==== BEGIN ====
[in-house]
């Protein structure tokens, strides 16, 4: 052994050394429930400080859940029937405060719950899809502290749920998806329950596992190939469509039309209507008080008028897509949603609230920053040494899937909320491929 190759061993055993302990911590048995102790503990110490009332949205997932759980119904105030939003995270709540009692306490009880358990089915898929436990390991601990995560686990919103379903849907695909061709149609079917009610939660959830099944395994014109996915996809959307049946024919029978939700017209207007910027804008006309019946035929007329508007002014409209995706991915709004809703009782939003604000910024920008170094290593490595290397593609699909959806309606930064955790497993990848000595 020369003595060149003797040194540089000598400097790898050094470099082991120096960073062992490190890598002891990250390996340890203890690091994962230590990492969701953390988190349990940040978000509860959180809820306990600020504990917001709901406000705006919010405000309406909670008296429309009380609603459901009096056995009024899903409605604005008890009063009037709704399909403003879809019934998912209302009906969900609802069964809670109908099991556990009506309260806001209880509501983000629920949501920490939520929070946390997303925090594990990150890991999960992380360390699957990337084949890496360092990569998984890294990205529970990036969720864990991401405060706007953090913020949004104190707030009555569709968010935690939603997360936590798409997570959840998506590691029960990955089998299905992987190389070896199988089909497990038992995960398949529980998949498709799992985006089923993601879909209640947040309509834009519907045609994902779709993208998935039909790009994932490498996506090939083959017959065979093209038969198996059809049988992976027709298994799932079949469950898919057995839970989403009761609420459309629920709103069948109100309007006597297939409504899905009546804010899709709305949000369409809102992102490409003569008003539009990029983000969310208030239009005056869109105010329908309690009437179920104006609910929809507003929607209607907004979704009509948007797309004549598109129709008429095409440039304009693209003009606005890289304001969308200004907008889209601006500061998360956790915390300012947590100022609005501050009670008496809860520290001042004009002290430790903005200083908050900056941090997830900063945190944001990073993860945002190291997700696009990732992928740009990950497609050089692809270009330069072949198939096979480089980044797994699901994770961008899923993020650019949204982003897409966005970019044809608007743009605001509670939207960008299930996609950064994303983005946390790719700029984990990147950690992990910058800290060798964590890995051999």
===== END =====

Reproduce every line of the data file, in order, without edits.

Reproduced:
[in-house]
């Protein structure tokens, strides 16, 4: 052994050394429930400080859940029937405060719950899809502290749920998806329950596992190939469509039309209507008080008028897509949603609230920053040494899937909320491929 190759061993055993302990911590048995102790503990110490009332949205997932759980119904105030939003995270709540009692306490009880358990089915898929436990390991601990995560686990919103379903849907695909061709149609079917009610939660959830099944395994014109996915996809959307049946024919029978939700017209207007910027804008006309019946035929007329508007002014409209995706991915709004809703009782939003604000910024920008170094290593490595290397593609699909959806309606930064955790497993990848000595 020369003595060149003797040194540089000598400097790898050094470099082991120096960073062992490190890598002891990250390996340890203890690091994962230590990492969701953390988190349990940040978000509860959180809820306990600020504990917001709901406000705006919010405000309406909670008296429309009380609603459901009096056995009024899903409605604005008890009063009037709704399909403003879809019934998912209302009906969900609802069964809670109908099991556990009506309260806001209880509501983000629920949501920490939520929070946390997303925090594990990150890991999960992380360390699957990337084949890496360092990569998984890294990205529970990036969720864990991401405060706007953090913020949004104190707030009555569709968010935690939603997360936590798409997570959840998506590691029960990955089998299905992987190389070896199988089909497990038992995960398949529980998949498709799992985006089923993601879909209640947040309509834009519907045609994902779709993208998935039909790009994932490498996506090939083959017959065979093209038969198996059809049988992976027709298994799932079949469950898919057995839970989403009761609420459309629920709103069948109100309007006597297939409504899905009546804010899709709305949000369409809102992102490409003569008003539009990029983000969310208030239009005056869109105010329908309690009437179920104006609910929809507003929607209607907004979704009509948007797309004549598109129709008429095409440039304009693209003009606005890289304001969308200004907008889209601006500061998360956790915390300012947590100022609005501050009670008496809860520290001042004009002290430790903005200083908050900056941090997830900063945190944001990073993860945002190291997700696009990732992928740009990950497609050089692809270009330069072949198939096979480089980044797994699901994770961008899923993020650019949204982003897409966005970019044809608007743009605001509670939207960008299930996609950064994303983005946390790719700029984990990147950690992990910058800290060798964590890995051999």